(Felix Salmon) It seems that the BBA will be fiddling with Libor after all. But it's not at all clear exactly what the changes will be, or even when they will be implemented: Carrick Mollenkamp is simply saying that the number of banks on the panel will go up, and that "the changes to Libor may not be completed until autumn".
The big unanswered question now is which banks will be added to the panel. Specifically, will they be US banks with a strong reliance on funding themselves through deposits? That would help make the index more American, since at the moment only 3 of the 16 banks are US-based. But it would also make Libor even less representative of banks' creditworthiness, which is the main complaint about the index at the moment.
Ultimately, Libor is an anachronism, dating back to the days when banks really did fund themselves in the interbank market, and no amount of fiddling is going to change that. But insofar as Libor is a very important anachronism, I'm glad the BBA is working on making it as good as they can.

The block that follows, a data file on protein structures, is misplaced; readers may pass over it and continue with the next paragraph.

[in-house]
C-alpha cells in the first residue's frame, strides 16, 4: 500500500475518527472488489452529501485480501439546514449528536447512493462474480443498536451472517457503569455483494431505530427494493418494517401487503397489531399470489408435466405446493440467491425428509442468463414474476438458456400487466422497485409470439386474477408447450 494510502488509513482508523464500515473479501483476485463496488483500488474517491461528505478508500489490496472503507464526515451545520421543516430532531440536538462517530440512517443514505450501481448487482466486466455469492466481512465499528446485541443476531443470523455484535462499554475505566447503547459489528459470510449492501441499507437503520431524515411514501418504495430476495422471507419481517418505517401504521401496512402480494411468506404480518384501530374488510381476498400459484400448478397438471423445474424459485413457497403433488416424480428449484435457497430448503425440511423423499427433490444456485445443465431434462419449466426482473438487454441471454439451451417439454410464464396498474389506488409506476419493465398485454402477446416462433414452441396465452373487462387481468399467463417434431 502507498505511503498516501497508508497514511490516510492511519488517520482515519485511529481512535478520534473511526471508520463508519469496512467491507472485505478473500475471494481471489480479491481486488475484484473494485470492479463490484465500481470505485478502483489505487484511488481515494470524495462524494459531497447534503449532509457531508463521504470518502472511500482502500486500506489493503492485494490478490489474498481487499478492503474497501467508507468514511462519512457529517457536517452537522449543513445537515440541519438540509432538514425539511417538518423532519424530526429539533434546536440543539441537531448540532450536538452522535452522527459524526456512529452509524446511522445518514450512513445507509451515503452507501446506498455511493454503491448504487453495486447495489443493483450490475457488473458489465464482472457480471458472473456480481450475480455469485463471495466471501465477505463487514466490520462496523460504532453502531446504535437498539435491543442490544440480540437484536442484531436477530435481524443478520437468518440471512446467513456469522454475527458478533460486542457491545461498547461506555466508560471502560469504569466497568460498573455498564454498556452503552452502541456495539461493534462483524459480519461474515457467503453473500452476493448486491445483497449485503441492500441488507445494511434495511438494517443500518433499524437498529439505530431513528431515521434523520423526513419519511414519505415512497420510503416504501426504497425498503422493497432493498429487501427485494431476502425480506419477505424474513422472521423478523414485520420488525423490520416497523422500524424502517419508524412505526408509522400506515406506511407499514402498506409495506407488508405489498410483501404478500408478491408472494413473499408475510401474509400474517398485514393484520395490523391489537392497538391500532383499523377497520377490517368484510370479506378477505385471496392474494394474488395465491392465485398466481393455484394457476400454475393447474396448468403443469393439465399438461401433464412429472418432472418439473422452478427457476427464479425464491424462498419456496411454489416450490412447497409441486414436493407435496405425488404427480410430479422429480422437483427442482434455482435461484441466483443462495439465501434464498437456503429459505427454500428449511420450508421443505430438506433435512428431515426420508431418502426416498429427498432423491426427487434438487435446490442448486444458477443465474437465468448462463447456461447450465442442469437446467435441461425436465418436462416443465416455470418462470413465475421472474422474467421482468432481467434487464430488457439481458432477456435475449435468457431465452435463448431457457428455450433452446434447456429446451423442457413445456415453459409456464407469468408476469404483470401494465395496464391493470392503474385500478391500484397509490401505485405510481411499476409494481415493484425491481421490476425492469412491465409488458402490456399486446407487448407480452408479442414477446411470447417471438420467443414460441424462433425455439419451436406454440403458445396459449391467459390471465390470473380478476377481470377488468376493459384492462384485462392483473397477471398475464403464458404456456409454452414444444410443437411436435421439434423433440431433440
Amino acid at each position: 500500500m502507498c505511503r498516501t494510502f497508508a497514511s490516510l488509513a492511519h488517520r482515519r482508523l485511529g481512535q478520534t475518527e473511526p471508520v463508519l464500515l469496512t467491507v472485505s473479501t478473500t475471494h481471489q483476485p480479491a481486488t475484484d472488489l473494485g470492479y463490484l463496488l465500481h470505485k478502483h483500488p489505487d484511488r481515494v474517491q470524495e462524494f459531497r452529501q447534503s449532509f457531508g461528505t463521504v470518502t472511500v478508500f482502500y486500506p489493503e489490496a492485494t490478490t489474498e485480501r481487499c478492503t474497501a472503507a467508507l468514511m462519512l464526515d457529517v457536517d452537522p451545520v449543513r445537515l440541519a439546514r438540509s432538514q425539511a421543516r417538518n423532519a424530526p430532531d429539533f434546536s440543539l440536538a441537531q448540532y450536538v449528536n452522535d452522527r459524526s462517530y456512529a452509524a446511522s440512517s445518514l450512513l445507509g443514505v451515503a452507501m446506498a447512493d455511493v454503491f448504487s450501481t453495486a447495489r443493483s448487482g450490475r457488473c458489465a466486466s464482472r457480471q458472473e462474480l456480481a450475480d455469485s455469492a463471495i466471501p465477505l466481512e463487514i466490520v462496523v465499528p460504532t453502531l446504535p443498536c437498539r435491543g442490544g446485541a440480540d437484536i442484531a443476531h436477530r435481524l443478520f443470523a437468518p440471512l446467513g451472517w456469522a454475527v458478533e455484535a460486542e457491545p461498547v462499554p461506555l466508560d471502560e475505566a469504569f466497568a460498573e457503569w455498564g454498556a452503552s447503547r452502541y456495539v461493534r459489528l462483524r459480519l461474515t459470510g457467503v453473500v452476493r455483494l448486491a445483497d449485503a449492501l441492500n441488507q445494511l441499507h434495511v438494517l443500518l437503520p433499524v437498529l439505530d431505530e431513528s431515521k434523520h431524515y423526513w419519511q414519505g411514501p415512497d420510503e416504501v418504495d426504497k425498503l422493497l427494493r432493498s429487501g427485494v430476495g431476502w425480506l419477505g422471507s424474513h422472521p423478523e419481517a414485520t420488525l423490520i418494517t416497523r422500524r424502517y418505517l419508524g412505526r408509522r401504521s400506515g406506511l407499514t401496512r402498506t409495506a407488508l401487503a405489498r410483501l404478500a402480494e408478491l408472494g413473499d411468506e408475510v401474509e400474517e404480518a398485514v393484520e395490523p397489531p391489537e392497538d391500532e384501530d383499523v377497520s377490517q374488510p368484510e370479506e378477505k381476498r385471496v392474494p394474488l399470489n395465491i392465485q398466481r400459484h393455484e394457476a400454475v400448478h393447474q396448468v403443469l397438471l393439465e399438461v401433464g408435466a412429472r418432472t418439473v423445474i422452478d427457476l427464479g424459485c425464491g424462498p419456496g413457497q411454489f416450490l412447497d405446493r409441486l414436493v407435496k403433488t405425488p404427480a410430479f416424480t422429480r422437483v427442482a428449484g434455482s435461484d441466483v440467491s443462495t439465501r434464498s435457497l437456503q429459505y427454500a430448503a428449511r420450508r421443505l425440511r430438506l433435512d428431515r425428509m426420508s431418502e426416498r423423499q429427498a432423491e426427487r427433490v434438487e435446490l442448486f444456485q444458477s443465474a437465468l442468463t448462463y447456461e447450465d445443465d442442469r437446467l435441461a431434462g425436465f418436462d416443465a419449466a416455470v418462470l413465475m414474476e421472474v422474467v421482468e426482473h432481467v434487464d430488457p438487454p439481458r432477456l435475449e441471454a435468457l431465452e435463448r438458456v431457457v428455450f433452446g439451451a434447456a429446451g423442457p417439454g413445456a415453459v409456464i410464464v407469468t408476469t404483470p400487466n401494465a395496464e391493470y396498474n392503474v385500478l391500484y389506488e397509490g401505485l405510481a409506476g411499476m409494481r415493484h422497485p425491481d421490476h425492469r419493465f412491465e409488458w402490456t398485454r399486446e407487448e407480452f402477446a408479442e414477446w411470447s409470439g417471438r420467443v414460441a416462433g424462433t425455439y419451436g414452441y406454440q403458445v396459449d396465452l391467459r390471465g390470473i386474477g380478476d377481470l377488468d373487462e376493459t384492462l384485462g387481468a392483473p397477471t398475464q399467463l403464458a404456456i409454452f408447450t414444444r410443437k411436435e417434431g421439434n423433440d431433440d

One other question, though: Why on earth would any bank want to join the Libor panel? Is there any upside to publicizing your borrowing costs to the world at large, and facing "a special BBA committee" any time those costs might seem unusual? I hope Angela Knight has some very strong powers of persuasion.